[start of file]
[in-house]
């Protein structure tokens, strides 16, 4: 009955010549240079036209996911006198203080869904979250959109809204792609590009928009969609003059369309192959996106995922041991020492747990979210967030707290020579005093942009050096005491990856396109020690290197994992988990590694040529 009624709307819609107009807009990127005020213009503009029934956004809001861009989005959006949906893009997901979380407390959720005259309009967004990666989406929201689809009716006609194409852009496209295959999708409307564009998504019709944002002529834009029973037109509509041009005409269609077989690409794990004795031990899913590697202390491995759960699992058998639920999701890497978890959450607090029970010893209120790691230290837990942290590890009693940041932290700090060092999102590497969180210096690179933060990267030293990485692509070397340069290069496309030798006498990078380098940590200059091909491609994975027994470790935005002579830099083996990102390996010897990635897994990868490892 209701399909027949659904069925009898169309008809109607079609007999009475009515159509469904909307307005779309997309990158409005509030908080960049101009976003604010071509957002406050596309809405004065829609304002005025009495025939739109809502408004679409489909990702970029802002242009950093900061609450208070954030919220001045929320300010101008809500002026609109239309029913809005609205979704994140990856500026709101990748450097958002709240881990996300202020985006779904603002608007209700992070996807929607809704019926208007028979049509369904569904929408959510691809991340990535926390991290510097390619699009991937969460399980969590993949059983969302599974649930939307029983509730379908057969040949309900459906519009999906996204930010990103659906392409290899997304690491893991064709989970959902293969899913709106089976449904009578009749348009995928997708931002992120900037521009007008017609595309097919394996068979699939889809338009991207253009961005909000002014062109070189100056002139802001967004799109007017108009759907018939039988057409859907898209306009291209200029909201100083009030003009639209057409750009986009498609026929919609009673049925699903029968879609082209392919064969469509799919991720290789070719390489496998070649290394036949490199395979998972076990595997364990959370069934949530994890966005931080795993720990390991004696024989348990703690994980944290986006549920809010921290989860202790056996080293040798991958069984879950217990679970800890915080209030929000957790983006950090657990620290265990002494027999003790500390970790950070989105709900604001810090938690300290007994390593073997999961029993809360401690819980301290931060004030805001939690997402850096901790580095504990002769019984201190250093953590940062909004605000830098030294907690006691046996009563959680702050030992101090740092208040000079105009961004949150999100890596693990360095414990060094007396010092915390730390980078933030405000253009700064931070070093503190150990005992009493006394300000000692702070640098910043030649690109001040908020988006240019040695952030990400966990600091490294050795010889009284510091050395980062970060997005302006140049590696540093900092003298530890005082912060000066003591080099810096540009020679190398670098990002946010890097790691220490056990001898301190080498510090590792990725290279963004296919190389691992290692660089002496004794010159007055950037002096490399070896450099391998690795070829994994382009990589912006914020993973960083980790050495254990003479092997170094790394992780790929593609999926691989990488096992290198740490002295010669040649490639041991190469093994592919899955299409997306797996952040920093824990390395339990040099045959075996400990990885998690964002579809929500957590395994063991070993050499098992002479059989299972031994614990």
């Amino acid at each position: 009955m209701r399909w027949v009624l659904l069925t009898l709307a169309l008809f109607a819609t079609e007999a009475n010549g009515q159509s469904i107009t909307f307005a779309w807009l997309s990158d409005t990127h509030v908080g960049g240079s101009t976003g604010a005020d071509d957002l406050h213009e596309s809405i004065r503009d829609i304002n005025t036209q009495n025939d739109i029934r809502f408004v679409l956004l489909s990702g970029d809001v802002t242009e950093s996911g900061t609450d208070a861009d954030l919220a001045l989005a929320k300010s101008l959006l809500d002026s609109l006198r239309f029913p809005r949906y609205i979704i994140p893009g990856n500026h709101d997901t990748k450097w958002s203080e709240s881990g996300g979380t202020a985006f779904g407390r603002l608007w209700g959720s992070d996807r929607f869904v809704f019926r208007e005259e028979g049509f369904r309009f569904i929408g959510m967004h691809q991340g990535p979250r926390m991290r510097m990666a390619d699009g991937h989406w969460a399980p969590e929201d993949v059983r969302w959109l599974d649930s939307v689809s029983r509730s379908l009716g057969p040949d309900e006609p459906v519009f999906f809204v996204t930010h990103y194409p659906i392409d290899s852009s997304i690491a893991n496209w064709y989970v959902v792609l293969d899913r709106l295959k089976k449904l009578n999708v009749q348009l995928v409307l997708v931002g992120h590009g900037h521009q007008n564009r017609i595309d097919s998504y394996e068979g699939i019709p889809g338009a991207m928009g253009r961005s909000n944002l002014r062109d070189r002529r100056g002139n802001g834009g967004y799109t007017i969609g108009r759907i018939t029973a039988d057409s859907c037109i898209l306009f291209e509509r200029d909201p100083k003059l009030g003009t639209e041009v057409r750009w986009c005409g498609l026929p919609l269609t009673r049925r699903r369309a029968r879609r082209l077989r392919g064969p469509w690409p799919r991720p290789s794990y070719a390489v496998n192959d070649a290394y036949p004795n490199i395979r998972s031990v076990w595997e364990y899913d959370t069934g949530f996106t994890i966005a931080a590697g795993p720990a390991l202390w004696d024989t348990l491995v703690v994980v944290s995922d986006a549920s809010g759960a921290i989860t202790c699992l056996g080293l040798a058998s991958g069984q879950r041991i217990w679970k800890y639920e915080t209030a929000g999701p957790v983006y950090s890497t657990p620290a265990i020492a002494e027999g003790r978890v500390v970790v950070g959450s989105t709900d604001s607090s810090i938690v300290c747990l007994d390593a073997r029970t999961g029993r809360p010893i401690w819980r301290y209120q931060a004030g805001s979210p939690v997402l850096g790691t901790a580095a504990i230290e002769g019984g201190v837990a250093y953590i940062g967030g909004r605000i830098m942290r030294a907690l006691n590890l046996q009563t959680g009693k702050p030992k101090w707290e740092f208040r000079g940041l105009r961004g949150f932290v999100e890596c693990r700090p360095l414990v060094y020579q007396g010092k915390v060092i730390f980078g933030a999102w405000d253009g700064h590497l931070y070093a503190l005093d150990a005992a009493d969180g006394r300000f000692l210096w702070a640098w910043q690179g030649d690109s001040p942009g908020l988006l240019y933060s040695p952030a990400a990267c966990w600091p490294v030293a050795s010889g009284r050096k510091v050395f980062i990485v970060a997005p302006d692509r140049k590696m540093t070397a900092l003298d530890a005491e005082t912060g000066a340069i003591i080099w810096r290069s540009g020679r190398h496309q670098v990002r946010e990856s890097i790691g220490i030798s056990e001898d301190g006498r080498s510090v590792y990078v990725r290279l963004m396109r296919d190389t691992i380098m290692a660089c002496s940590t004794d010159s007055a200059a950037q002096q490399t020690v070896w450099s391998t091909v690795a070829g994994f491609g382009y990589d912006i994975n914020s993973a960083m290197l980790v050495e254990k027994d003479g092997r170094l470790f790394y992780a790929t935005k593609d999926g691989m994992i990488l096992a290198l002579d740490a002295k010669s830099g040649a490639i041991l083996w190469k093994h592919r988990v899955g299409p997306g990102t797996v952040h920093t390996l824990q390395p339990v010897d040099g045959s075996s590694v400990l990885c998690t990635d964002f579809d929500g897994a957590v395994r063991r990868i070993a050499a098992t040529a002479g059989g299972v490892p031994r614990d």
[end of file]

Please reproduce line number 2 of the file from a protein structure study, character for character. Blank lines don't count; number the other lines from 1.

């Protein structure tokens, strides 16, 4: 009955010549240079036209996911006198203080869904979250959109809204792609590009928009969609003059369309192959996106995922041991020492747990979210967030707290020579005093942009050096005491990856396109020690290197994992988990590694040529 009624709307819609107009807009990127005020213009503009029934956004809001861009989005959006949906893009997901979380407390959720005259309009967004990666989406929201689809009716006609194409852009496209295959999708409307564009998504019709944002002529834009029973037109509509041009005409269609077989690409794990004795031990899913590697202390491995759960699992058998639920999701890497978890959450607090029970010893209120790691230290837990942290590890009693940041932290700090060092999102590497969180210096690179933060990267030293990485692509070397340069290069496309030798006498990078380098940590200059091909491609994975027994470790935005002579830099083996990102390996010897990635897994990868490892 209701399909027949659904069925009898169309008809109607079609007999009475009515159509469904909307307005779309997309990158409005509030908080960049101009976003604010071509957002406050596309809405004065829609304002005025009495025939739109809502408004679409489909990702970029802002242009950093900061609450208070954030919220001045929320300010101008809500002026609109239309029913809005609205979704994140990856500026709101990748450097958002709240881990996300202020985006779904603002608007209700992070996807929607809704019926208007028979049509369904569904929408959510691809991340990535926390991290510097390619699009991937969460399980969590993949059983969302599974649930939307029983509730379908057969040949309900459906519009999906996204930010990103659906392409290899997304690491893991064709989970959902293969899913709106089976449904009578009749348009995928997708931002992120900037521009007008017609595309097919394996068979699939889809338009991207253009961005909000002014062109070189100056002139802001967004799109007017108009759907018939039988057409859907898209306009291209200029909201100083009030003009639209057409750009986009498609026929919609009673049925699903029968879609082209392919064969469509799919991720290789070719390489496998070649290394036949490199395979998972076990595997364990959370069934949530994890966005931080795993720990390991004696024989348990703690994980944290986006549920809010921290989860202790056996080293040798991958069984879950217990679970800890915080209030929000957790983006950090657990620290265990002494027999003790500390970790950070989105709900604001810090938690300290007994390593073997999961029993809360401690819980301290931060004030805001939690997402850096901790580095504990002769019984201190250093953590940062909004605000830098030294907690006691046996009563959680702050030992101090740092208040000079105009961004949150999100890596693990360095414990060094007396010092915390730390980078933030405000253009700064931070070093503190150990005992009493006394300000000692702070640098910043030649690109001040908020988006240019040695952030990400966990600091490294050795010889009284510091050395980062970060997005302006140049590696540093900092003298530890005082912060000066003591080099810096540009020679190398670098990002946010890097790691220490056990001898301190080498510090590792990725290279963004296919190389691992290692660089002496004794010159007055950037002096490399070896450099391998690795070829994994382009990589912006914020993973960083980790050495254990003479092997170094790394992780790929593609999926691989990488096992290198740490002295010669040649490639041991190469093994592919899955299409997306797996952040920093824990390395339990040099045959075996400990990885998690964002579809929500957590395994063991070993050499098992002479059989299972031994614990």